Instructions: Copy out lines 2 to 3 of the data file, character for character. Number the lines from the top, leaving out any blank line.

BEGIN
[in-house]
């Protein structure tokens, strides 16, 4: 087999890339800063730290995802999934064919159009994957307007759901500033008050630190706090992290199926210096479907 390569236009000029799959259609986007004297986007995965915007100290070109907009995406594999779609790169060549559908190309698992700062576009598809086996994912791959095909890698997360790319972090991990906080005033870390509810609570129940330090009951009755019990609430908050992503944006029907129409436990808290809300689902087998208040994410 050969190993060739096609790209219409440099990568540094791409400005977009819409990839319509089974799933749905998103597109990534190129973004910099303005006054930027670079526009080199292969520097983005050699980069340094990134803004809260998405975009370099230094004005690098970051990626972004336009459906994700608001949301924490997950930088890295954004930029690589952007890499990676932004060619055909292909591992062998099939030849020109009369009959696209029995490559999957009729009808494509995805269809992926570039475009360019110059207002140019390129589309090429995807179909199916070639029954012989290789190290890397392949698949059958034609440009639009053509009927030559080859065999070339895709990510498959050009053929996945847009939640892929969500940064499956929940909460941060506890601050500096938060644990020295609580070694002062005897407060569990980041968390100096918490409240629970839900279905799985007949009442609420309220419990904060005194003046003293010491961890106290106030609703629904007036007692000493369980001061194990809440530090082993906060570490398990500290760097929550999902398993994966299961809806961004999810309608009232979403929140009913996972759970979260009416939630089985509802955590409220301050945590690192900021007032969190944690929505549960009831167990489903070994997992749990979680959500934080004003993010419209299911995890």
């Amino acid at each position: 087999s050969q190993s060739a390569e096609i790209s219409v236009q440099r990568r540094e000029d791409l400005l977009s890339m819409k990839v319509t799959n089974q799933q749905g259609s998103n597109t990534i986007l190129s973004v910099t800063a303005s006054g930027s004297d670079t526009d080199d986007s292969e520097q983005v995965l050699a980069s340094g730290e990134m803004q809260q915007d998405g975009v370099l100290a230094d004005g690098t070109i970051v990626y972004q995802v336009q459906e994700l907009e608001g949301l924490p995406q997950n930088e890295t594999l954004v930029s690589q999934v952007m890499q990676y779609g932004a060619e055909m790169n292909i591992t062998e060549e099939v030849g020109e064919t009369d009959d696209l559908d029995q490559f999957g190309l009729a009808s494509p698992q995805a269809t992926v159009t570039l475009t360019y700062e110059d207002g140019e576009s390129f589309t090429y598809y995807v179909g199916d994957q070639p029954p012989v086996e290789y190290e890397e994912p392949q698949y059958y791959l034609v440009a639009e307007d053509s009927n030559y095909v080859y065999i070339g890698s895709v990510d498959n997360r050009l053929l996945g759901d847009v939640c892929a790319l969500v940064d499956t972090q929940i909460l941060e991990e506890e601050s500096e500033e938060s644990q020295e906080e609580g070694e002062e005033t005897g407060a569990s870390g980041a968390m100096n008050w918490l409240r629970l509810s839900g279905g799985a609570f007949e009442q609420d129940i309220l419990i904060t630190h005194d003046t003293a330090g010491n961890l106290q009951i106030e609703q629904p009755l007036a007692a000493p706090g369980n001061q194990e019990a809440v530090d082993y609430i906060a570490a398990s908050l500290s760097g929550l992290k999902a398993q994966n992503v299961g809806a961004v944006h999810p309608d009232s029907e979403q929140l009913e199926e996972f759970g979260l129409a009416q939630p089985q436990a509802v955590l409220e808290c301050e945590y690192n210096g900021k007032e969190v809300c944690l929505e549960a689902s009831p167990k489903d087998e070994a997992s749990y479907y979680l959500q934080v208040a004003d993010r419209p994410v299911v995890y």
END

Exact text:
């Protein structure tokens, strides 16, 4: 087999890339800063730290995802999934064919159009994957307007759901500033008050630190706090992290199926210096479907 390569236009000029799959259609986007004297986007995965915007100290070109907009995406594999779609790169060549559908190309698992700062576009598809086996994912791959095909890698997360790319972090991990906080005033870390509810609570129940330090009951009755019990609430908050992503944006029907129409436990808290809300689902087998208040994410 050969190993060739096609790209219409440099990568540094791409400005977009819409990839319509089974799933749905998103597109990534190129973004910099303005006054930027670079526009080199292969520097983005050699980069340094990134803004809260998405975009370099230094004005690098970051990626972004336009459906994700608001949301924490997950930088890295954004930029690589952007890499990676932004060619055909292909591992062998099939030849020109009369009959696209029995490559999957009729009808494509995805269809992926570039475009360019110059207002140019390129589309090429995807179909199916070639029954012989290789190290890397392949698949059958034609440009639009053509009927030559080859065999070339895709990510498959050009053929996945847009939640892929969500940064499956929940909460941060506890601050500096938060644990020295609580070694002062005897407060569990980041968390100096918490409240629970839900279905799985007949009442609420309220419990904060005194003046003293010491961890106290106030609703629904007036007692000493369980001061194990809440530090082993906060570490398990500290760097929550999902398993994966299961809806961004999810309608009232979403929140009913996972759970979260009416939630089985509802955590409220301050945590690192900021007032969190944690929505549960009831167990489903070994997992749990979680959500934080004003993010419209299911995890």
């Amino acid at each position: 087999s050969q190993s060739a390569e096609i790209s219409v236009q440099r990568r540094e000029d791409l400005l977009s890339m819409k990839v319509t799959n089974q799933q749905g259609s998103n597109t990534i986007l190129s973004v910099t800063a303005s006054g930027s004297d670079t526009d080199d986007s292969e520097q983005v995965l050699a980069s340094g730290e990134m803004q809260q915007d998405g975009v370099l100290a230094d004005g690098t070109i970051v990626y972004q995802v336009q459906e994700l907009e608001g949301l924490p995406q997950n930088e890295t594999l954004v930029s690589q999934v952007m890499q990676y779609g932004a060619e055909m790169n292909i591992t062998e060549e099939v030849g020109e064919t009369d009959d696209l559908d029995q490559f999957g190309l009729a009808s494509p698992q995805a269809t992926v159009t570039l475009t360019y700062e110059d207002g140019e576009s390129f589309t090429y598809y995807v179909g199916d994957q070639p029954p012989v086996e290789y190290e890397e994912p392949q698949y059958y791959l034609v440009a639009e307007d053509s009927n030559y095909v080859y065999i070339g890698s895709v990510d498959n997360r050009l053929l996945g759901d847009v939640c892929a790319l969500v940064d499956t972090q929940i909460l941060e991990e506890e601050s500096e500033e938060s644990q020295e906080e609580g070694e002062e005033t005897g407060a569990s870390g980041a968390m100096n008050w918490l409240r629970l509810s839900g279905g799985a609570f007949e009442q609420d129940i309220l419990i904060t630190h005194d003046t003293a330090g010491n961890l106290q009951i106030e609703q629904p009755l007036a007692a000493p706090g369980n001061q194990e019990a809440v530090d082993y609430i906060a570490a398990s908050l500290s760097g929550l992290k999902a398993q994966n992503v299961g809806a961004v944006h999810p309608d009232s029907e979403q929140l009913e199926e996972f759970g979260l129409a009416q939630p089985q436990a509802v955590l409220e808290c301050e945590y690192n210096g900021k007032e969190v809300c944690l929505e549960a689902s009831p167990k489903d087998e070994a997992s749990y479907y979680l959500q934080v208040a004003d993010r419209p994410v299911v995890y």